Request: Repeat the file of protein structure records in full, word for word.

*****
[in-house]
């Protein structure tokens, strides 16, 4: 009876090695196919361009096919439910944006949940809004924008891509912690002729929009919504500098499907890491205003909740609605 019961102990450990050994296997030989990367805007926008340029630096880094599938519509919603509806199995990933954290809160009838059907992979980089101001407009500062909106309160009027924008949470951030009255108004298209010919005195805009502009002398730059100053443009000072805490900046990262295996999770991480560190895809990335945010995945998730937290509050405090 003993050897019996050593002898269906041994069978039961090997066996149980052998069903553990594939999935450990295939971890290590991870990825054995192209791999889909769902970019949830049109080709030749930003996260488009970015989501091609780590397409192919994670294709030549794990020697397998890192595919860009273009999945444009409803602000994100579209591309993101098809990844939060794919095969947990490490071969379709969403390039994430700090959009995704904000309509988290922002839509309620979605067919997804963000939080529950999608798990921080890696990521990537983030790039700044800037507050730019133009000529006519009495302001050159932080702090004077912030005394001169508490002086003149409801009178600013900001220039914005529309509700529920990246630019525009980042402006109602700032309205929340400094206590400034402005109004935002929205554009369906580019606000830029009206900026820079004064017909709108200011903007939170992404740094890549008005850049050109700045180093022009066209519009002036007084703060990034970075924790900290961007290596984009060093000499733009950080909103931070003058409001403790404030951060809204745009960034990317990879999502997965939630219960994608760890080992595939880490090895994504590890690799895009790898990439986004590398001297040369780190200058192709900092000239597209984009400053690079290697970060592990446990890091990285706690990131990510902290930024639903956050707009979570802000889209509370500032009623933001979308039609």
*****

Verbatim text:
[in-house]
């Protein structure tokens, strides 16, 4: 009876090695196919361009096919439910944006949940809004924008891509912690002729929009919504500098499907890491205003909740609605 019961102990450990050994296997030989990367805007926008340029630096880094599938519509919603509806199995990933954290809160009838059907992979980089101001407009500062909106309160009027924008949470951030009255108004298209010919005195805009502009002398730059100053443009000072805490900046990262295996999770991480560190895809990335945010995945998730937290509050405090 003993050897019996050593002898269906041994069978039961090997066996149980052998069903553990594939999935450990295939971890290590991870990825054995192209791999889909769902970019949830049109080709030749930003996260488009970015989501091609780590397409192919994670294709030549794990020697397998890192595919860009273009999945444009409803602000994100579209591309993101098809990844939060794919095969947990490490071969379709969403390039994430700090959009995704904000309509988290922002839509309620979605067919997804963000939080529950999608798990921080890696990521990537983030790039700044800037507050730019133009000529006519009495302001050159932080702090004077912030005394001169508490002086003149409801009178600013900001220039914005529309509700529920990246630019525009980042402006109602700032309205929340400094206590400034402005109004935002929205554009369906580019606000830029009206900026820079004064017909709108200011903007939170992404740094890549008005850049050109700045180093022009066209519009002036007084703060990034970075924790900290961007290596984009060093000499733009950080909103931070003058409001403790404030951060809204745009960034990317990879999502997965939630219960994608760890080992595939880490090895994504590890690799895009790898990439986004590398001297040369780190200058192709900092000239597209984009400053690079290697970060592990446990890091990285706690990131990510902290930024639903956050707009979570802000889209509370500032009623933001979308039609």